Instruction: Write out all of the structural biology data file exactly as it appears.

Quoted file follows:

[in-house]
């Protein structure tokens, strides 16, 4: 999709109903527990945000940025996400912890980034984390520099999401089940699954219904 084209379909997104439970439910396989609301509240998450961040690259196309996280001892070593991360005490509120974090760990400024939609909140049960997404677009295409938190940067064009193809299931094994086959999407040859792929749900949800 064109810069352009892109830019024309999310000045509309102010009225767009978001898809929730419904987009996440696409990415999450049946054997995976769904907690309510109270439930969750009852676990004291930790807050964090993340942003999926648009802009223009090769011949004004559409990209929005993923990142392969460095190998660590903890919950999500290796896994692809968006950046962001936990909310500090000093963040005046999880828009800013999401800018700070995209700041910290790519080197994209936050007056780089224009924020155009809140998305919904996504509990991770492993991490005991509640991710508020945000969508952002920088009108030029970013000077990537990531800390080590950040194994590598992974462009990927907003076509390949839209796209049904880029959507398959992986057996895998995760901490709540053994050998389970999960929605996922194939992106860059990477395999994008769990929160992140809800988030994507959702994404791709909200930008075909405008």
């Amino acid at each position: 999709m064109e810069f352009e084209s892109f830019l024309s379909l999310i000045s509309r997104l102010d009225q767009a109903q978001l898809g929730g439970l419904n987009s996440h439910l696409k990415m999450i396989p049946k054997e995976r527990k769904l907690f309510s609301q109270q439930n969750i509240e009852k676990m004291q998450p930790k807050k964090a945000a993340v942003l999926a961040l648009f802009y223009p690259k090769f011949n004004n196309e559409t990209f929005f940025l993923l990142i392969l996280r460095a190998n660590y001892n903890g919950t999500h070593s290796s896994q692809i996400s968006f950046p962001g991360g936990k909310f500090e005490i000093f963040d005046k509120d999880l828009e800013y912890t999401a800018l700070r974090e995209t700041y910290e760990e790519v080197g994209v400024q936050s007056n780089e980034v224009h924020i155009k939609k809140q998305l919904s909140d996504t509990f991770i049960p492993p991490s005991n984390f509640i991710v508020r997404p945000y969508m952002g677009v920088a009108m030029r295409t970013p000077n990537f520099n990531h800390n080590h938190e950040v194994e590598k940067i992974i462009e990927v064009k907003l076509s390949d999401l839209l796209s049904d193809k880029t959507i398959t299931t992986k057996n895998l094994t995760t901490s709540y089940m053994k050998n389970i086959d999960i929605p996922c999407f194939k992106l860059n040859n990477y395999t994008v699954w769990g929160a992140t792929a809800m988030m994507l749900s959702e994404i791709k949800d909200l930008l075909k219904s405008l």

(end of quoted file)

[in-house]
């Protein structure tokens, strides 16, 4: 999709109903527990945000940025996400912890980034984390520099999401089940699954219904 084209379909997104439970439910396989609301509240998450961040690259196309996280001892070593991360005490509120974090760990400024939609909140049960997404677009295409938190940067064009193809299931094994086959999407040859792929749900949800 064109810069352009892109830019024309999310000045509309102010009225767009978001898809929730419904987009996440696409990415999450049946054997995976769904907690309510109270439930969750009852676990004291930790807050964090993340942003999926648009802009223009090769011949004004559409990209929005993923990142392969460095190998660590903890919950999500290796896994692809968006950046962001936990909310500090000093963040005046999880828009800013999401800018700070995209700041910290790519080197994209936050007056780089224009924020155009809140998305919904996504509990991770492993991490005991509640991710508020945000969508952002920088009108030029970013000077990537990531800390080590950040194994590598992974462009990927907003076509390949839209796209049904880029959507398959992986057996895998995760901490709540053994050998389970999960929605996922194939992106860059990477395999994008769990929160992140809800988030994507959702994404791709909200930008075909405008």
């Amino acid at each position: 999709m064109e810069f352009e084209s892109f830019l024309s379909l999310i000045s509309r997104l102010d009225q767009a109903q978001l898809g929730g439970l419904n987009s996440h439910l696409k990415m999450i396989p049946k054997e995976r527990k769904l907690f309510s609301q109270q439930n969750i509240e009852k676990m004291q998450p930790k807050k964090a945000a993340v942003l999926a961040l648009f802009y223009p690259k090769f011949n004004n196309e559409t990209f929005f940025l993923l990142i392969l996280r460095a190998n660590y001892n903890g919950t999500h070593s290796s896994q692809i996400s968006f950046p962001g991360g936990k909310f500090e005490i000093f963040d005046k509120d999880l828009e800013y912890t999401a800018l700070r974090e995209t700041y910290e760990e790519v080197g994209v400024q936050s007056n780089e980034v224009h924020i155009k939609k809140q998305l919904s909140d996504t509990f991770i049960p492993p991490s005991n984390f509640i991710v508020r997404p945000y969508m952002g677009v920088a009108m030029r295409t970013p000077n990537f520099n990531h800390n080590h938190e950040v194994e590598k940067i992974i462009e990927v064009k907003l076509s390949d999401l839209l796209s049904d193809k880029t959507i398959t299931t992986k057996n895998l094994t995760t901490s709540y089940m053994k050998n389970i086959d999960i929605p996922c999407f194939k992106l860059n040859n990477y395999t994008v699954w769990g929160a992140t792929a809800m988030m994507l749900s959702e994404i791709k949800d909200l930008l075909k219904s405008l």